- The agency is looking for ways to reduce EtO reliance to help shore up the supply chain’s resiliency. While the FDA acknowledges that “sterilization with ethylene oxide may be the only method that effectively sterilizes and does not damage the device during the sterilization process,” it is also actively looking for alternative methods – or those that reduce reliance on EtO. The EPA’s concerns about emissions have led to uncertainty for sterilization facilities, which in some cases have even closed. In 2019, the FDA put out a statement indicating that the agency was aware of these issues and outlining steps to mitigate supply concerns if sterilization processes were disrupted. The agency held an advisory committee meeting on the subject in 2019, and launched two associated innovation challenges – one to identify new modalities for sterilization, and another that focused on reducing emissions when using EtO sterilization.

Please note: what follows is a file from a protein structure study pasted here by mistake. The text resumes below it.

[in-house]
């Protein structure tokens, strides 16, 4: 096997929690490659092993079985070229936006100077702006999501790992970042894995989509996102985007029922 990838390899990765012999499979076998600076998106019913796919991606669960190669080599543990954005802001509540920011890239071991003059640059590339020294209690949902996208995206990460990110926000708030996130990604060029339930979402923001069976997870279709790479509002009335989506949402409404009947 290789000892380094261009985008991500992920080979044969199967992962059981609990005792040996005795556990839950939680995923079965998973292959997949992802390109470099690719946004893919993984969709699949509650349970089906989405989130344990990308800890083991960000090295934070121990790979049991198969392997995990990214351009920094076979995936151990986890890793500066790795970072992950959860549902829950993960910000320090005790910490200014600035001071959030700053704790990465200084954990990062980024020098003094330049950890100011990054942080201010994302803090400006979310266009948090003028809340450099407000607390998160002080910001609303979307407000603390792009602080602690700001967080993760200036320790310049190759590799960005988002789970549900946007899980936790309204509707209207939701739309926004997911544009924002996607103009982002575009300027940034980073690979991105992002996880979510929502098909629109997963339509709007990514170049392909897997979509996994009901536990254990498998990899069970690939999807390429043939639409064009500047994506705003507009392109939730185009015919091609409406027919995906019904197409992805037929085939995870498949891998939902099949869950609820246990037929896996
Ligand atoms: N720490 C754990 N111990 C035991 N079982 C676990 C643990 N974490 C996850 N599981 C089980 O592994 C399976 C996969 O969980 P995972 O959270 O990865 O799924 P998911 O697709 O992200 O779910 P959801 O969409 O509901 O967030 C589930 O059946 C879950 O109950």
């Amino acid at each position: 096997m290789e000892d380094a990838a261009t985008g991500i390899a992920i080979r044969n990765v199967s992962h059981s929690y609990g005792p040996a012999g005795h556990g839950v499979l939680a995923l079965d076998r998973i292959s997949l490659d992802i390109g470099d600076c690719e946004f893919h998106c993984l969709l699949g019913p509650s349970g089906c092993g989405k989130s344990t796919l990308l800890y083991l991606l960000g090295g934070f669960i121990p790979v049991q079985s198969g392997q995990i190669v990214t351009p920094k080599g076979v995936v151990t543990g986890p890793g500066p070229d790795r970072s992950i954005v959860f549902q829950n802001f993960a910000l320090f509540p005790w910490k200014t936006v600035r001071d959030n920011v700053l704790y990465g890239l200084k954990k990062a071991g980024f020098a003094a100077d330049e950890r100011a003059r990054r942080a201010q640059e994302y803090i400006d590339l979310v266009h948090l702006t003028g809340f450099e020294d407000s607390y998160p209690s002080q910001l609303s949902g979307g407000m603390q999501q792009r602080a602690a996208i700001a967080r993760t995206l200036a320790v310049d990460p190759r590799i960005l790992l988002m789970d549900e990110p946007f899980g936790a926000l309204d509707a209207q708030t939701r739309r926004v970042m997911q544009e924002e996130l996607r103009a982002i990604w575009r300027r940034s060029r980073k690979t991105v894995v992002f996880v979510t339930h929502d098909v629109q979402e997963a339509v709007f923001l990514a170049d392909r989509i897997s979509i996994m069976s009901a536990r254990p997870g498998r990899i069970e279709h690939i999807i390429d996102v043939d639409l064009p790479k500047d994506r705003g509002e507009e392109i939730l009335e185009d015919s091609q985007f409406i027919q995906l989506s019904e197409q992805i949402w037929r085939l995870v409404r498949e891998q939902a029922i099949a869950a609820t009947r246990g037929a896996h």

- One option: Make it easier for manufacturers to voluntarily move away from EtO and reduce emissions. At the 2019 advisory committee meeting, panelists urged the FDA to consider streamlining regulatory processes for device manufacturers who voluntarily seek to reduce their EtO emissions. The panel noted that this could facilitate and incentivize adoption of new methods that could mitigate EtO emission levels, even while there were no viable alternatives to shift away from EtO completely. The panel specifically recommended allowing for fewer pieces of paper (e.g., instructions for use manuals) to be included within the sterile package, as it is likely not necessary for the paper to be sterile and increases the amount of EtO needed. Further, it also recommended that the agency expedite and streamline processes for regulatory sign off on manufacturing changes related to EtO processes and facilities.